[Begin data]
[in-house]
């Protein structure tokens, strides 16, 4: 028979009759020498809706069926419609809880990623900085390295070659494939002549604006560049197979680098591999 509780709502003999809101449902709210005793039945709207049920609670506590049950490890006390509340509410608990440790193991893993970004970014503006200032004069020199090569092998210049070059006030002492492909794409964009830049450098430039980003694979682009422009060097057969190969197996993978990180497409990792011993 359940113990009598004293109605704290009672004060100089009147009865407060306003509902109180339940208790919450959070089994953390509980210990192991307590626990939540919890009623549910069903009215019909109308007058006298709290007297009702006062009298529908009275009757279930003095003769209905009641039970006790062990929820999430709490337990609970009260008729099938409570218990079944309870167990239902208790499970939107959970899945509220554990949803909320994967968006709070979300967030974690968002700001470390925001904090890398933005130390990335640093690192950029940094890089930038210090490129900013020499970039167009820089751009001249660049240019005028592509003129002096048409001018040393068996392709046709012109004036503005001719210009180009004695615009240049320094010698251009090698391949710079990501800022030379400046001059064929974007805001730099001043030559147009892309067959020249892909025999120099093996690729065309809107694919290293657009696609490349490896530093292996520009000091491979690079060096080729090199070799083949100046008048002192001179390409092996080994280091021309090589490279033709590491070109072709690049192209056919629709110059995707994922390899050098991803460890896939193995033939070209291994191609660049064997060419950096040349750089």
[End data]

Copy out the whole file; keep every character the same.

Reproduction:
[in-house]
């Protein structure tokens, strides 16, 4: 028979009759020498809706069926419609809880990623900085390295070659494939002549604006560049197979680098591999 509780709502003999809101449902709210005793039945709207049920609670506590049950490890006390509340509410608990440790193991893993970004970014503006200032004069020199090569092998210049070059006030002492492909794409964009830049450098430039980003694979682009422009060097057969190969197996993978990180497409990792011993 359940113990009598004293109605704290009672004060100089009147009865407060306003509902109180339940208790919450959070089994953390509980210990192991307590626990939540919890009623549910069903009215019909109308007058006298709290007297009702006062009298529908009275009757279930003095003769209905009641039970006790062990929820999430709490337990609970009260008729099938409570218990079944309870167990239902208790499970939107959970899945509220554990949803909320994967968006709070979300967030974690968002700001470390925001904090890398933005130390990335640093690192950029940094890089930038210090490129900013020499970039167009820089751009001249660049240019005028592509003129002096048409001018040393068996392709046709012109004036503005001719210009180009004695615009240049320094010698251009090698391949710079990501800022030379400046001059064929974007805001730099001043030559147009892309067959020249892909025999120099093996690729065309809107694919290293657009696609490349490896530093292996520009000091491979690079060096080729090199070799083949100046008048002192001179390409092996080994280091021309090589490279033709590491070109072709690049192209056919629709110059995707994922390899050098991803460890896939193995033939070209291994191609660049064997060419950096040349750089």